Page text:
“There have been great mentors in American cinema — Yoda, Mr. Miyagi, Emilio Estevez’s hockey coach character in The Mighty Ducks. And just like how mentorship can be critical in learning to be a Jedi, a Karate Kid, or a left wing, the input and guidance from a more experienced lawyer or judge can be the key component in becoming a competent legal practitioner.
After 11 years of practicing law, I was both starting to increasingly physically resemble Yoda and also share his desire to help educate others. So this winter, I signed up to participate in the University of Washington School of Law’s mentorship program. I was an unremarkable student there a little over a decade ago, and this seemed like my chance to help current students excel by explaining all the things I did that should be avoided to be successful.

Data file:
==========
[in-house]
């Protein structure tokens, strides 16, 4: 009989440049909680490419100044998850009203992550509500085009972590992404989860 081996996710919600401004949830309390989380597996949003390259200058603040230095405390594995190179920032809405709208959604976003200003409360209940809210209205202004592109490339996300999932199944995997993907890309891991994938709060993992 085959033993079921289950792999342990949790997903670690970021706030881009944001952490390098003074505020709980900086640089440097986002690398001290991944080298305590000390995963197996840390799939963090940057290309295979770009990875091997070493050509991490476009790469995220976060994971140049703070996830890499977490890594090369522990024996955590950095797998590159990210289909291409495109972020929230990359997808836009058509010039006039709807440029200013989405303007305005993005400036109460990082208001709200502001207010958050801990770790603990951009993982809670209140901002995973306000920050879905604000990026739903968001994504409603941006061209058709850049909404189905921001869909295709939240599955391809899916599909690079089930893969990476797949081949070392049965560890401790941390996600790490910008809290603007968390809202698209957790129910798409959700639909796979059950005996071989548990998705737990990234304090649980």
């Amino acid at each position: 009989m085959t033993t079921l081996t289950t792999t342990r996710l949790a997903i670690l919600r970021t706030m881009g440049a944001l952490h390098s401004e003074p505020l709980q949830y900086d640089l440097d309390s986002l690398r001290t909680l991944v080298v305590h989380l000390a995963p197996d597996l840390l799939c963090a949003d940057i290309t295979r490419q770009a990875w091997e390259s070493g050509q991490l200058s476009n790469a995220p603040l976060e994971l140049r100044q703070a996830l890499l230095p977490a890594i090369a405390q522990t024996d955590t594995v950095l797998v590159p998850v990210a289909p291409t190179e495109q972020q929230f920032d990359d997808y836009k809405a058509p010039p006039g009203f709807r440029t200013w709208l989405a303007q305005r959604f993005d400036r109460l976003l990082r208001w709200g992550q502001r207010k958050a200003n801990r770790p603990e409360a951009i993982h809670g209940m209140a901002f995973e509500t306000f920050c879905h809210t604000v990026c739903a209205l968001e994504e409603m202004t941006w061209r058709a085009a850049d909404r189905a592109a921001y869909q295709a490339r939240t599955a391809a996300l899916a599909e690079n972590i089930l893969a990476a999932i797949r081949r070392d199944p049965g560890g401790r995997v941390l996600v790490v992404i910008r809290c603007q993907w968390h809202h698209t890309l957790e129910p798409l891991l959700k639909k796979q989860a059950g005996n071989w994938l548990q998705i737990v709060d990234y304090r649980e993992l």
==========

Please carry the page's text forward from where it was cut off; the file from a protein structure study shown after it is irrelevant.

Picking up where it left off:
Mentorship is actually a mutually beneficial set-up. Law students get advice and free lunch, and lawyers get to talk about themselves (pretty much our favorite thing to do) and feel self-important by using the firm credit card. In my case, I used my mentoring authority to compel my mentees to take me to Finn MacCool’s, an Irish bar on University Way that is apparently still the law-student hangout, so that I could re-live my glory days and eat pizza. In exchange, I’ve given them tips on how not to take a law-school final exam, and also introduced them to a bunch of my lawyer friends at a happy hour where we basically talked them to death with stories about our own fraught law-school experiences.”
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